The Creation of the Wild West
By Michael Wallis
Friday, June 14, 2019
Join best-selling author, writer of history, and cultural geographer Michael Wallis for a free lecture about his book The Creation of the Wild West. The presentation is followed by a book signing.
The “Wild West”—an American icon in and of itself—draws visitors from around the world who travel the western United States in search of the adventures chronicled in the books and films, played out by cowboys, Indians, outlaws, and heroes. In the John Ford film, The Man Who Shot Liberty Valance, which chronicles the death of the Old West and of its archetypical villains and heroes, a newspaper editor says, “Sir, this is the West. When the fact becomes legend, print the legend.”
That is exactly what many authors and filmmakers have done, and continue to do when presenting their notion of the American West. Saturday matinee westerns and the period films about the American West that we all enjoyed were based on romanticized traditions of the past created from hearsay, fables, and songs that sprang from American history.
There is a line between acknowledging the legend and presenting the genuine article: a line between fiction and nonfiction; between good and bad; between myth and reality; between telling the whole story or just part of the story. The truth is that there were no white hats, no black hats, but a whole bunch of gray hats. Yet in the eyes of visitors both foreign and domestic, the modern American West is still first and foremost the Wild West of imagination.
In this talk, Walls sorts out reality from myth and presents a true picture of the American West—warts and all.
About our speaker
Michael Wallis is a historian and biographer of the American West. He has published 19 books, including the award-winning Route 66: The Mother Road, which is credited with sparking the resurgence of interest in the highway. His other titles include The Lincoln Highway: Coast to Coast from Times to the Golden Gate, the critically acclaimed best-seller The Best Land Under Heaven: The Donner Party in the Age of Manifest Destiny, and Los Luceros: New Mexico’s Morning Star.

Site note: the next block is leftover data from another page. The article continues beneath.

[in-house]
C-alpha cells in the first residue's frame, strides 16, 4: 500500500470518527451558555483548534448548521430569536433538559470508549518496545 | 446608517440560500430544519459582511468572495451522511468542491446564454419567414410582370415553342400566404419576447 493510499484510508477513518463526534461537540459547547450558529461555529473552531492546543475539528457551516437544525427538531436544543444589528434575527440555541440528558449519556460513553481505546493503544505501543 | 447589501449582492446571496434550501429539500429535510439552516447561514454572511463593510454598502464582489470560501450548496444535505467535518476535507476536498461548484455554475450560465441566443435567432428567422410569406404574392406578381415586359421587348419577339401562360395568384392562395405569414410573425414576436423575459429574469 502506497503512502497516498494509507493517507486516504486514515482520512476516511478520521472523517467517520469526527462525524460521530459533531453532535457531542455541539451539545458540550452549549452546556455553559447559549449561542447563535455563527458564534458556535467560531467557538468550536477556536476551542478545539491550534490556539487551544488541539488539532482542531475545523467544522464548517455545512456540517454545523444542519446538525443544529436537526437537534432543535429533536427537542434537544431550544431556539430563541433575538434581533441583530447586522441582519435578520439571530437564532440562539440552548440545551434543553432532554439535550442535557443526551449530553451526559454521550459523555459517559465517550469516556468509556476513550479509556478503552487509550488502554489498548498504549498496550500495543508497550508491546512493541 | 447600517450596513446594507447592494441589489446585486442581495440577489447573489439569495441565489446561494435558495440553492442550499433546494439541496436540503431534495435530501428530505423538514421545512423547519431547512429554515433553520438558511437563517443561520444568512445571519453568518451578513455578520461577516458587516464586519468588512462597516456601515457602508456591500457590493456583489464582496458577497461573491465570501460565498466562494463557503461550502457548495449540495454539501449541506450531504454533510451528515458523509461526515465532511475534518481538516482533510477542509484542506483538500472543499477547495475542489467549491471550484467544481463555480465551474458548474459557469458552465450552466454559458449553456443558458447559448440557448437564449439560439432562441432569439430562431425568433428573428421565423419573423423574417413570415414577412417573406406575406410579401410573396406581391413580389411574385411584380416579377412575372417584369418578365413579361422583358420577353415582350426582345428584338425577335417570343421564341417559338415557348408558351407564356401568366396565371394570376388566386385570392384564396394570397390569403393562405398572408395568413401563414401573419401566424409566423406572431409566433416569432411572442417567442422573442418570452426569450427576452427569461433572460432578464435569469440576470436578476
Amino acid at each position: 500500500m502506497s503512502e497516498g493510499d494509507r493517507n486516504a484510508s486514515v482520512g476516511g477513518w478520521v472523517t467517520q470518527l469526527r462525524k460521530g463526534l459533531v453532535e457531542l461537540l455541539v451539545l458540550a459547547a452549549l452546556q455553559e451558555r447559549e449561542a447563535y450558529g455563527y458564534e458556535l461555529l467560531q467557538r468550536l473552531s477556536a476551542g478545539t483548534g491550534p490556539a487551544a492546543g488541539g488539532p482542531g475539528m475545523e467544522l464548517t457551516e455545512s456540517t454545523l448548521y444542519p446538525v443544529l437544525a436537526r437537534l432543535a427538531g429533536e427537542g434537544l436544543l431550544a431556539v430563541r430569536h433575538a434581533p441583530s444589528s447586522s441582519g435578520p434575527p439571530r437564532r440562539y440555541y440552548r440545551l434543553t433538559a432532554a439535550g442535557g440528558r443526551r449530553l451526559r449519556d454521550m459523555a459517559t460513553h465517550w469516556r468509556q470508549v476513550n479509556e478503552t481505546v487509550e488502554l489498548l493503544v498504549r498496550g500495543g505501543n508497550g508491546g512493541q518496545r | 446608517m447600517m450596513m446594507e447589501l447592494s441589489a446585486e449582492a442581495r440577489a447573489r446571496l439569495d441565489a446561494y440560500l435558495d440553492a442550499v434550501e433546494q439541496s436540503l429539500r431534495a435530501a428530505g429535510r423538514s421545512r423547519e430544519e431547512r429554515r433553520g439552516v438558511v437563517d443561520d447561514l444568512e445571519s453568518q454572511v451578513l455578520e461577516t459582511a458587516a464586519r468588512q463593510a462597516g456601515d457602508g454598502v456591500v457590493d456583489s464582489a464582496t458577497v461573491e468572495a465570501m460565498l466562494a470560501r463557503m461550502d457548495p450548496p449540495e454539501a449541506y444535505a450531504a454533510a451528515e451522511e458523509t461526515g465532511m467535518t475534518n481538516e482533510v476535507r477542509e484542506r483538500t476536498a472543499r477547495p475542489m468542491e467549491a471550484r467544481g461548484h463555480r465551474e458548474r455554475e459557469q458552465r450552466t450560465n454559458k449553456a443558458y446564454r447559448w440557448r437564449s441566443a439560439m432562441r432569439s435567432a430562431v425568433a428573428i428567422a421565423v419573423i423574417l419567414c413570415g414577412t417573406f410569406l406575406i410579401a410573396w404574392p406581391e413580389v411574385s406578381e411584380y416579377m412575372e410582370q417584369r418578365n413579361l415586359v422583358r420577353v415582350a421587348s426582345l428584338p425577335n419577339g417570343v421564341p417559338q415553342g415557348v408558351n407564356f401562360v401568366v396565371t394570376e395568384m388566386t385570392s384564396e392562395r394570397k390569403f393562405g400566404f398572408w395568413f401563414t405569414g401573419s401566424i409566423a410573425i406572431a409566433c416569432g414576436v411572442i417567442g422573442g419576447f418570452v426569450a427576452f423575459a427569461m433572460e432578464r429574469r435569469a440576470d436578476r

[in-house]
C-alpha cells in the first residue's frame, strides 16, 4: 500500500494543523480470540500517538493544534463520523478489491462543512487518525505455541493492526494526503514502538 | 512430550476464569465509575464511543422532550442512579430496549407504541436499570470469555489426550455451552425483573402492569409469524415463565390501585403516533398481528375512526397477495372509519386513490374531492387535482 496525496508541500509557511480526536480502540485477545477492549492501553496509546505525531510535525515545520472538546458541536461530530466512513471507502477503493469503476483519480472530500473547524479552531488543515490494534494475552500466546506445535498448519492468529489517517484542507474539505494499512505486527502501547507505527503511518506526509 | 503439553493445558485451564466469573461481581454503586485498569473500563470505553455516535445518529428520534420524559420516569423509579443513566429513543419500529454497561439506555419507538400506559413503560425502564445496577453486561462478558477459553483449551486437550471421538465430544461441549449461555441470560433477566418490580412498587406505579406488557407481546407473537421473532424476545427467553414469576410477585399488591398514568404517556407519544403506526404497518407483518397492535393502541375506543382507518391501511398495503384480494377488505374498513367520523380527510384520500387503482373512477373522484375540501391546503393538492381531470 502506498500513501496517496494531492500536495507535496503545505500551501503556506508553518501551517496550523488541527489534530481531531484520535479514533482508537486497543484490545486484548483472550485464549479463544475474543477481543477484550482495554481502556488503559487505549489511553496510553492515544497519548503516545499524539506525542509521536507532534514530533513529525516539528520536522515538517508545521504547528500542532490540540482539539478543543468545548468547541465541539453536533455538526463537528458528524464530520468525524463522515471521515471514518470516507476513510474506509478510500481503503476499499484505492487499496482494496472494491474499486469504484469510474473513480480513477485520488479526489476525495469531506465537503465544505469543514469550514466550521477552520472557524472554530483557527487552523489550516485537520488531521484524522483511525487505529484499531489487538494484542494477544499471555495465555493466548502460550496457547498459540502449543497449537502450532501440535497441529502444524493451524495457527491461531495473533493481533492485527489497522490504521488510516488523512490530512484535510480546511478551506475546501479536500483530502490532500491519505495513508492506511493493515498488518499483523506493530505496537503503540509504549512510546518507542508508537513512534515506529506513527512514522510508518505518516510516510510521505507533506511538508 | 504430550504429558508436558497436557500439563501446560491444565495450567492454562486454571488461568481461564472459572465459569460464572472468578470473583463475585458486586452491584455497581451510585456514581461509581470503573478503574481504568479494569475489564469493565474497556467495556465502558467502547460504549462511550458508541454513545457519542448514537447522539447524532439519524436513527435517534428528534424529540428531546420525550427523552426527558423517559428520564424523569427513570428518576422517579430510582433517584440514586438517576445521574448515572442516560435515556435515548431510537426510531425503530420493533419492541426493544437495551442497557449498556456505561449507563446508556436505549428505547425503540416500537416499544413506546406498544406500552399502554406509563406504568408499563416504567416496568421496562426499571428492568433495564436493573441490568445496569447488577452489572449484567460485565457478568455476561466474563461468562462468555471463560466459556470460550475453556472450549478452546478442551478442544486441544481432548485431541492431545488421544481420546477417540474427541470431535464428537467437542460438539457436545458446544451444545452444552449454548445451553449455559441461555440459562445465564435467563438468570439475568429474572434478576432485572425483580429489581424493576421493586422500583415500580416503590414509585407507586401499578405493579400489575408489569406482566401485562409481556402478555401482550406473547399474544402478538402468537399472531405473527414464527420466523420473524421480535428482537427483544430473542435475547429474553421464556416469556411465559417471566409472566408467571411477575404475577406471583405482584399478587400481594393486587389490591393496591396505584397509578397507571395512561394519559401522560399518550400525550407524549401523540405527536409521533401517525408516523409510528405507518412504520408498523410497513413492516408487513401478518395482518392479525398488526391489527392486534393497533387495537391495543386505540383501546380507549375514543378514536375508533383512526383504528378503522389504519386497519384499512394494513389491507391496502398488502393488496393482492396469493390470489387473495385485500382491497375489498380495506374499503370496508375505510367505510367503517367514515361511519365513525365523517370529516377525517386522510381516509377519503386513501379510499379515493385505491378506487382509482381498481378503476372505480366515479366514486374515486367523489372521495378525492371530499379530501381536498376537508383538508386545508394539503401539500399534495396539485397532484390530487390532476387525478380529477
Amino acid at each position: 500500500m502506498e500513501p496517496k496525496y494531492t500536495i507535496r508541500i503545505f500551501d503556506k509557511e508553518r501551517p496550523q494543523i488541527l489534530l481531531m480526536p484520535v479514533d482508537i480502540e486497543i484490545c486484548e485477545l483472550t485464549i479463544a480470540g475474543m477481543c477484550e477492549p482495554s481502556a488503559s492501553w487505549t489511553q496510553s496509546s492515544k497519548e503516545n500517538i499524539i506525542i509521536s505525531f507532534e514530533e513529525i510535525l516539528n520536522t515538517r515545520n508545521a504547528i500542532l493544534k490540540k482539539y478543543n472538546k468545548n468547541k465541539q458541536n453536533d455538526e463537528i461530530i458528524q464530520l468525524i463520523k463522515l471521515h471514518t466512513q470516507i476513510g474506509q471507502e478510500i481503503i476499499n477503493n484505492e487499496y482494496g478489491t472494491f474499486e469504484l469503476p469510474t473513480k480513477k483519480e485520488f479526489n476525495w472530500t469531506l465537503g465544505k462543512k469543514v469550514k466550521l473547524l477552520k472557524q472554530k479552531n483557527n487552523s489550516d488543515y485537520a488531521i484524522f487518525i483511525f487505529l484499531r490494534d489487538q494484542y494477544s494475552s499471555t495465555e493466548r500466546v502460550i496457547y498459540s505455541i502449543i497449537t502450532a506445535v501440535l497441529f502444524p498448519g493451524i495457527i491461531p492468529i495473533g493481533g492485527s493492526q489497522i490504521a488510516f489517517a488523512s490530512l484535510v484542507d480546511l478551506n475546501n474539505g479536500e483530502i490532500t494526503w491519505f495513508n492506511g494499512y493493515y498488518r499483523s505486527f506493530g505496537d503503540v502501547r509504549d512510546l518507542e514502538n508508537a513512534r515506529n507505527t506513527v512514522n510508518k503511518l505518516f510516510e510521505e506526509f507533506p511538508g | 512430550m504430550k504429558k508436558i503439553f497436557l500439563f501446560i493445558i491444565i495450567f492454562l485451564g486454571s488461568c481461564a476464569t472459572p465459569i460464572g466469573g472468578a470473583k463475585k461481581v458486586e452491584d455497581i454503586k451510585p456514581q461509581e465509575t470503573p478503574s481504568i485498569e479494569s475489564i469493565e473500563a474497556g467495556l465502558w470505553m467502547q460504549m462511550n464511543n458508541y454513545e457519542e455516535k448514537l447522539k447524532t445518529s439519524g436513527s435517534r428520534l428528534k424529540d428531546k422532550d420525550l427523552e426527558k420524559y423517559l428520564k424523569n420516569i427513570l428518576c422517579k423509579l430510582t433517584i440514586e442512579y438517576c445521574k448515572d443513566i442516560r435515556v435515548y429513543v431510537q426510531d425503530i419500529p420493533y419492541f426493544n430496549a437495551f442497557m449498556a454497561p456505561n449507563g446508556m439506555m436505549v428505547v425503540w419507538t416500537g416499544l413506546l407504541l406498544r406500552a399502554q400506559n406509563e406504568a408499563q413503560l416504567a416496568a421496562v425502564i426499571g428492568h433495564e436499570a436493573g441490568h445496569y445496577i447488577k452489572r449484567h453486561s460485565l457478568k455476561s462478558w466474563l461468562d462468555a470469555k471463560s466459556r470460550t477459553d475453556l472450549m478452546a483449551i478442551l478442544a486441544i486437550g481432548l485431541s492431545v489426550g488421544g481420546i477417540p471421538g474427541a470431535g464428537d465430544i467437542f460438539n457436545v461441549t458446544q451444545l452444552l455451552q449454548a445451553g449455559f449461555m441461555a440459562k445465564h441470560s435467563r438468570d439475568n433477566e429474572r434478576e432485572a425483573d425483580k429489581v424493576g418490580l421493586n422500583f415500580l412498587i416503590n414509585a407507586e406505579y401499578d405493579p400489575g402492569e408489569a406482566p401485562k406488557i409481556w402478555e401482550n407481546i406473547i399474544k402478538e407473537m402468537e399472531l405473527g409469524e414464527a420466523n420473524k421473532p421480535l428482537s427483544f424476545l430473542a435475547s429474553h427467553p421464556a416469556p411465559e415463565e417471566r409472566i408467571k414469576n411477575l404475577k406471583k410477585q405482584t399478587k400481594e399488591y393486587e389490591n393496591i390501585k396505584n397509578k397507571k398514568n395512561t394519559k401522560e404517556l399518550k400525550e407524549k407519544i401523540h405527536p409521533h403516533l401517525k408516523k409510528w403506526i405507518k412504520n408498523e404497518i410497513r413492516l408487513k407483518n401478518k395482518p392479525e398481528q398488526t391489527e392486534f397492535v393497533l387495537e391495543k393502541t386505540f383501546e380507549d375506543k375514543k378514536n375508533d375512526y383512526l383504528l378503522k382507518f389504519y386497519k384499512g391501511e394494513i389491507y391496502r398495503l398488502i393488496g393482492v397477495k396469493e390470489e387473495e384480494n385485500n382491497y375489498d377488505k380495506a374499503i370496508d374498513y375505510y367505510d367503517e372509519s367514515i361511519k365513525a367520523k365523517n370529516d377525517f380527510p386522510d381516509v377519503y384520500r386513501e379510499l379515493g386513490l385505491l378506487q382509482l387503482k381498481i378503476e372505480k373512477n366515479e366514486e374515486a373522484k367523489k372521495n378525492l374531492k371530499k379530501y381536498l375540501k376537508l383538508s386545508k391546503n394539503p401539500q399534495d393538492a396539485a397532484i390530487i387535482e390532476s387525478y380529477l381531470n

Wallis has been nominated three times for the Pulitzer Prize, and once for a National Book Award. In 2016, he received an Emmy Award for his work in the documentary film Boomtown.
Among many prestigious honors, Wallis has won the Will Rogers Spirit Award, the Western Heritage Award from the National Cowboy & Western Heritage Museum, the Oklahoma Book Award from the Oklahoma Center for the Book, and the Best Western Nonfiction Award from the Western Writers of America. Wallis is also a recipient of the Arrell Gibson Lifetime Achievement Award, the Lynn Riggs Award, and the first John Steinbeck Award.
Wallis is also and internationally known speaker and voice talent. His distinctive voice can be hear in the 2006 animated feature film Cars from Pixar Studios. He is a co-founder of the non-profit preservation organization the Route 66 Alliance and is an advocate for all historic roads and trails.